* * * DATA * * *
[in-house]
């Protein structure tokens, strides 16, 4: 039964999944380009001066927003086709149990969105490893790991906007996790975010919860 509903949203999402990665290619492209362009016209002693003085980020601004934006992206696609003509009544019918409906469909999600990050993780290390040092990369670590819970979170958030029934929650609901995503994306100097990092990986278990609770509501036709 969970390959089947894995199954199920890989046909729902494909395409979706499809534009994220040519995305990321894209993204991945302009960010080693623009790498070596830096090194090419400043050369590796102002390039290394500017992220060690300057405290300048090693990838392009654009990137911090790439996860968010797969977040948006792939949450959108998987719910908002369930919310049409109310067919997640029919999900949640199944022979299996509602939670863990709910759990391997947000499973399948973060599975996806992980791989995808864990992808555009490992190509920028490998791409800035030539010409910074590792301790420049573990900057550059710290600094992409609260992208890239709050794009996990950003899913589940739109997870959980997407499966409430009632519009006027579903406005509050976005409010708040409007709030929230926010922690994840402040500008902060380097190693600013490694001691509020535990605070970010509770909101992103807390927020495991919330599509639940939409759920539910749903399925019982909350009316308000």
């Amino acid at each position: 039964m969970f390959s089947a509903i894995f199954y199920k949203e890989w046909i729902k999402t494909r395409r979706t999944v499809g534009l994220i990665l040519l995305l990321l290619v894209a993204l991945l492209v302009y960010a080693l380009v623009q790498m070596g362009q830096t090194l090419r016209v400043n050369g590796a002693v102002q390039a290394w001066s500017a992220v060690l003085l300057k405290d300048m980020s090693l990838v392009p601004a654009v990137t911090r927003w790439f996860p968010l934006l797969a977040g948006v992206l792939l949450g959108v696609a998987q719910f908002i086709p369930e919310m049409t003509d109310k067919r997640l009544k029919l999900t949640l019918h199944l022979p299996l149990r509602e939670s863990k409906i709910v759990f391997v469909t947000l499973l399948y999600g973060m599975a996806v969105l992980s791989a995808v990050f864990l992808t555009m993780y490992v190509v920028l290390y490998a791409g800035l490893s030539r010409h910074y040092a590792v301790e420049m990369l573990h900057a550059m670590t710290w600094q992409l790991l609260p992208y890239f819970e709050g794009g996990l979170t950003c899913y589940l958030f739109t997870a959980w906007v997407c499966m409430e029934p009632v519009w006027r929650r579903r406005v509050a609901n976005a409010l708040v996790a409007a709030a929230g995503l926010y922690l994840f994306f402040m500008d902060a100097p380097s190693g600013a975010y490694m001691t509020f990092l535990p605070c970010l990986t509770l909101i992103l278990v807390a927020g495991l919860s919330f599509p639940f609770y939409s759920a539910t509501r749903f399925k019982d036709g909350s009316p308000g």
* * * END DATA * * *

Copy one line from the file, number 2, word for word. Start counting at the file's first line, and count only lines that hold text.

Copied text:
């Protein structure tokens, strides 16, 4: 039964999944380009001066927003086709149990969105490893790991906007996790975010919860 509903949203999402990665290619492209362009016209002693003085980020601004934006992206696609003509009544019918409906469909999600990050993780290390040092990369670590819970979170958030029934929650609901995503994306100097990092990986278990609770509501036709 969970390959089947894995199954199920890989046909729902494909395409979706499809534009994220040519995305990321894209993204991945302009960010080693623009790498070596830096090194090419400043050369590796102002390039290394500017992220060690300057405290300048090693990838392009654009990137911090790439996860968010797969977040948006792939949450959108998987719910908002369930919310049409109310067919997640029919999900949640199944022979299996509602939670863990709910759990391997947000499973399948973060599975996806992980791989995808864990992808555009490992190509920028490998791409800035030539010409910074590792301790420049573990900057550059710290600094992409609260992208890239709050794009996990950003899913589940739109997870959980997407499966409430009632519009006027579903406005509050976005409010708040409007709030929230926010922690994840402040500008902060380097190693600013490694001691509020535990605070970010509770909101992103807390927020495991919330599509639940939409759920539910749903399925019982909350009316308000």